Atomic layer deposition (ALD) was used to fabricate Al 2O 3 recombination barriers in solid-state dye-sensitized solar cells (ss-DSSCs) employing an organic hole transport material (HTM) for the first time. Al 2O 3 recombination barriers of varying thickness were incorporated into efficient ss-DSSCs utilizing the Z907 dye adsorbed onto a 2 μm-thick nanoporous TiO 2 active layer and the HTM spiro-OMeTAD. The impact of Al 2O 3 barriers was also studied in devices employing different dyes, with increased active layer thicknesses, and with substrates that did not undergo the TiCl 4 surface treatment. In all instances, electron lifetimes (as determined by transient photovoltage measurements) increased and dark current was suppressed after Al 2O 3 deposition. However, only when the TiCl 4 treatment was eliminated did device efficiency increase; in all other instances efficiency decreased due to a drop in short-circuit current. These results are attributed in the former case to the similar effects of Al 2O 3 ALD and the TiCl 4 surface treatment whereas the insulating properties of Al 2O 3 hinder charge injection and lead to current loss in TiCl 4-treated devices. The impact of Al 2O 3 barrier layers was unaffected by doubling the active layer thickness or using an alternative ruthenium dye, but a metal-free donor-π-acceptor dye exhibited a much smaller decrease in current due to its higher excited state energy. We develop a model employing prior research on Al 2O 3 growth and dye kinetics that successfully predicts the reduction in device current as a function of ALD cycles and is extendable to different dye-barrier systems. © This journal is the Owner Societies 2012.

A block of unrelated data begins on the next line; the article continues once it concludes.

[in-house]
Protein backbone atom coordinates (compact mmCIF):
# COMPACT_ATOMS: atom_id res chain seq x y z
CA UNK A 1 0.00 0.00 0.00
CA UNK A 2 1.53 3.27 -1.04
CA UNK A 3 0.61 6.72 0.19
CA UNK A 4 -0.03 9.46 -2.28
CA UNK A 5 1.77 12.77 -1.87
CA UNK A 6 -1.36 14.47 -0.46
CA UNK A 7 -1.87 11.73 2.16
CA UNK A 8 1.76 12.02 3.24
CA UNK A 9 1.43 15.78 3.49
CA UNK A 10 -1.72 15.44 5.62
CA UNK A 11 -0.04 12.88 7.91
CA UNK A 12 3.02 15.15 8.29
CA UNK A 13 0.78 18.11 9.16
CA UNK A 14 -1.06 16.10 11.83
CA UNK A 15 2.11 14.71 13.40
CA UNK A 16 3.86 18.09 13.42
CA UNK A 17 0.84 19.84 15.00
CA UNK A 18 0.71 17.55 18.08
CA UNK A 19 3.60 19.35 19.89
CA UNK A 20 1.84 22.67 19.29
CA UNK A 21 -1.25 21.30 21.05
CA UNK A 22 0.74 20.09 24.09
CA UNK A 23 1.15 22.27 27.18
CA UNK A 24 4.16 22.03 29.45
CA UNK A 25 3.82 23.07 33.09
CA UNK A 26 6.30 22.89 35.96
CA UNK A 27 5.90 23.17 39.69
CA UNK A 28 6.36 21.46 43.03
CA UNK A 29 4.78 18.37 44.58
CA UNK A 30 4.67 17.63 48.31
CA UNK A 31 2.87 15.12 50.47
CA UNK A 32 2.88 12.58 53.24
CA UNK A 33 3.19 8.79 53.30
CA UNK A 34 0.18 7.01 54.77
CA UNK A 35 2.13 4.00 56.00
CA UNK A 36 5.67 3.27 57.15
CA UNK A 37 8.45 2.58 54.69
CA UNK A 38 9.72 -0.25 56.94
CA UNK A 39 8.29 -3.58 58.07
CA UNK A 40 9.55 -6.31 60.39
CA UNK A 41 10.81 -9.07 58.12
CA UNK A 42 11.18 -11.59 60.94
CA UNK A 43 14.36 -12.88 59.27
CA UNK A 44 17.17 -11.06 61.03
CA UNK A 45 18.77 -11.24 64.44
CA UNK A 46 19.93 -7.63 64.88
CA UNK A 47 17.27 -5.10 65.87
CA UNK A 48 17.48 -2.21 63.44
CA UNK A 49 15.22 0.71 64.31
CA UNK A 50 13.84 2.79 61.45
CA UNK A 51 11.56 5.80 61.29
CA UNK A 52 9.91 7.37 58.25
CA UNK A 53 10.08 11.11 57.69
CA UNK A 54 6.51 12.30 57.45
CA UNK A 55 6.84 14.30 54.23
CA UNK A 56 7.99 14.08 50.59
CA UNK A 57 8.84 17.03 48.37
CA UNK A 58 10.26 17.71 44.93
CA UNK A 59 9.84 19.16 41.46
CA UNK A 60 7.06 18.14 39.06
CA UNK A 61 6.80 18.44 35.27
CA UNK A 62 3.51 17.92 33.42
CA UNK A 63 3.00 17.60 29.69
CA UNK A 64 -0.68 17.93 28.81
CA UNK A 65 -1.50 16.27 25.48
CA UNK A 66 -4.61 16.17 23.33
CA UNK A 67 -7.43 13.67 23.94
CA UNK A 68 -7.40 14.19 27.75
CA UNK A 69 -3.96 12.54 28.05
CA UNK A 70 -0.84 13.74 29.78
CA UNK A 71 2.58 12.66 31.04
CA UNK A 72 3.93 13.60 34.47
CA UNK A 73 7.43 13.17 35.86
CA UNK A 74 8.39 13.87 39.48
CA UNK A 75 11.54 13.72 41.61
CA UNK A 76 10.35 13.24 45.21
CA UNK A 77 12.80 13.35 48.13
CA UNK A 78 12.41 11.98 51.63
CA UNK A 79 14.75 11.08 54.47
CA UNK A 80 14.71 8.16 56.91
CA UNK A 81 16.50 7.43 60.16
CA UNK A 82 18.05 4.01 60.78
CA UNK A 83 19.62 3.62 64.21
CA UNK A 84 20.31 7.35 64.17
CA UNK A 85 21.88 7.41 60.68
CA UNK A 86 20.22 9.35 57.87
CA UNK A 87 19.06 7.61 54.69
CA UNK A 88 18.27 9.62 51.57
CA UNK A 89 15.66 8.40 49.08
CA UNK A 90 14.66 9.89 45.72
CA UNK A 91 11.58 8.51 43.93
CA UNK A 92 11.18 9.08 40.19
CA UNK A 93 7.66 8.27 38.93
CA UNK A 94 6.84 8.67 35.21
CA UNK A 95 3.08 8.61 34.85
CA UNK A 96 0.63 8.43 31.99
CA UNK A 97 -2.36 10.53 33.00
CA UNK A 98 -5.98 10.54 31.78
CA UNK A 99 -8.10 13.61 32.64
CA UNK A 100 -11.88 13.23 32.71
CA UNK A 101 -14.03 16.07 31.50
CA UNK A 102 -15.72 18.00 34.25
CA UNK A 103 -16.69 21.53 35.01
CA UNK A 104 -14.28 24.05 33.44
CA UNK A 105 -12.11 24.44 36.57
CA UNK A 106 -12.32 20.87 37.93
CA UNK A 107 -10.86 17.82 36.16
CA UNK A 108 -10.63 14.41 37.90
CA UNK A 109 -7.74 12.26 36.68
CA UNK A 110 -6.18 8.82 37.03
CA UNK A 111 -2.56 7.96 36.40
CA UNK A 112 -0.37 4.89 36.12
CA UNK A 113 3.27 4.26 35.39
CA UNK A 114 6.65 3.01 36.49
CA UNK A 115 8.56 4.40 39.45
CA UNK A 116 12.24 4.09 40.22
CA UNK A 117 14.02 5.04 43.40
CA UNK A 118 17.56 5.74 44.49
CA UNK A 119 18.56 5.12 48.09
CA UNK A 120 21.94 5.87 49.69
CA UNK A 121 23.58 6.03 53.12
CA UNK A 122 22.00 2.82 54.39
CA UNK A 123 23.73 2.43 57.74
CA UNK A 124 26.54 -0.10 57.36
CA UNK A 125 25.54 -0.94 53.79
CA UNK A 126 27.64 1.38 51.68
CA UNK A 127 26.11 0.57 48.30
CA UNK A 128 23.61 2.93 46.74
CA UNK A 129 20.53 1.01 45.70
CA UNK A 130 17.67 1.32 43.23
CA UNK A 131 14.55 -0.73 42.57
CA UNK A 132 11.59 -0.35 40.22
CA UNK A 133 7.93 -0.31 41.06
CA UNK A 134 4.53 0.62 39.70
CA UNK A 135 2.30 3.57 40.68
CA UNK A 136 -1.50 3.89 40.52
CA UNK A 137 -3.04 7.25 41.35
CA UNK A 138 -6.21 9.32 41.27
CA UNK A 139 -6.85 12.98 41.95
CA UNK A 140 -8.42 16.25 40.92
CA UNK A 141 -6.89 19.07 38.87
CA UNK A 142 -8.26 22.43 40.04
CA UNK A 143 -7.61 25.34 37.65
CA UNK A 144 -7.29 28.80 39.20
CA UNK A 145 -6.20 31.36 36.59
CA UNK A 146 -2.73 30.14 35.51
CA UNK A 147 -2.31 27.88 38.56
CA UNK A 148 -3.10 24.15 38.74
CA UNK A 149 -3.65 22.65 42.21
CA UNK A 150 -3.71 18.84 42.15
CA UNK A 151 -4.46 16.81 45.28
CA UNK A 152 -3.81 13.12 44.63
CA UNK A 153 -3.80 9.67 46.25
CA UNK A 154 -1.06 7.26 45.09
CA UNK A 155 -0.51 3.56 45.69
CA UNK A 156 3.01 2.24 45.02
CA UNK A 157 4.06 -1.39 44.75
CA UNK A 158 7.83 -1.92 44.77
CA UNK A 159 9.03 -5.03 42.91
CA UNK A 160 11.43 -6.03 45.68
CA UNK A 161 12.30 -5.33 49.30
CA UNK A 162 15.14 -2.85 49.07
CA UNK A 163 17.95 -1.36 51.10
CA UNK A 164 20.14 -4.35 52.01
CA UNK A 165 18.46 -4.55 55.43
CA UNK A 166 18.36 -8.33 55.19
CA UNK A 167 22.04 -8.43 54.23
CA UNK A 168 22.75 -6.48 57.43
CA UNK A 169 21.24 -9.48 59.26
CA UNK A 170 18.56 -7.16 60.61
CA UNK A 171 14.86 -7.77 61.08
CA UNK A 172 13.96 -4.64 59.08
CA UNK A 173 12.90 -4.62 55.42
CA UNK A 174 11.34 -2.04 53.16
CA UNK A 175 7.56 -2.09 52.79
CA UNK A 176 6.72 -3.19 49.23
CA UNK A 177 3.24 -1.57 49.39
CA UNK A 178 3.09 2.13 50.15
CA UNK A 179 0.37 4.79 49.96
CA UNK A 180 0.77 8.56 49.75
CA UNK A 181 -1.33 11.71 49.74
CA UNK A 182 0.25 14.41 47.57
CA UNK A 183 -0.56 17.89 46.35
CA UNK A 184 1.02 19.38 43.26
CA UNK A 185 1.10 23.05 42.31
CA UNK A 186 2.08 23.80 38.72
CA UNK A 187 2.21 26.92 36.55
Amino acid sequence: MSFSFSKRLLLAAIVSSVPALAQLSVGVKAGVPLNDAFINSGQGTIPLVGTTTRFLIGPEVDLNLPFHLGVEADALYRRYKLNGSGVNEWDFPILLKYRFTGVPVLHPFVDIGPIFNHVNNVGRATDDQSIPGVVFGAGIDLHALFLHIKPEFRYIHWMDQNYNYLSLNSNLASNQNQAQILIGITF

KAUST Repository Item: Exported on 2020-10-01
Acknowledged KAUST grant number(s): KUS-C1-015-21
Acknowledgements: This publication was based on work supported by the Center for Advanced Molecular Photovoltaics (Award No. KUS-C1-015-21), made by King Abdullah University of Science and Technology (KAUST). The development of the ALD reactor was funded as part of the Center on Nanostructuring for Efficient Energy Conversion at Stanford University, an Energy Frontier Research Center funded by the US Department of Energy, Office of Science, Office of Basic Energy Sciences under Award No. DE-SC0001060. T.P.B. would like to thank the Albion Walter Hewlett Fellowship for financial support. The authors would like to thank Zhenan Bao for support in the synthesis of YE05. We would like to thank the Stanford Nanocharacterization Laboratory (SNL) staff for their support.
This publication acknowledges KAUST support, but has no KAUST affiliated authors.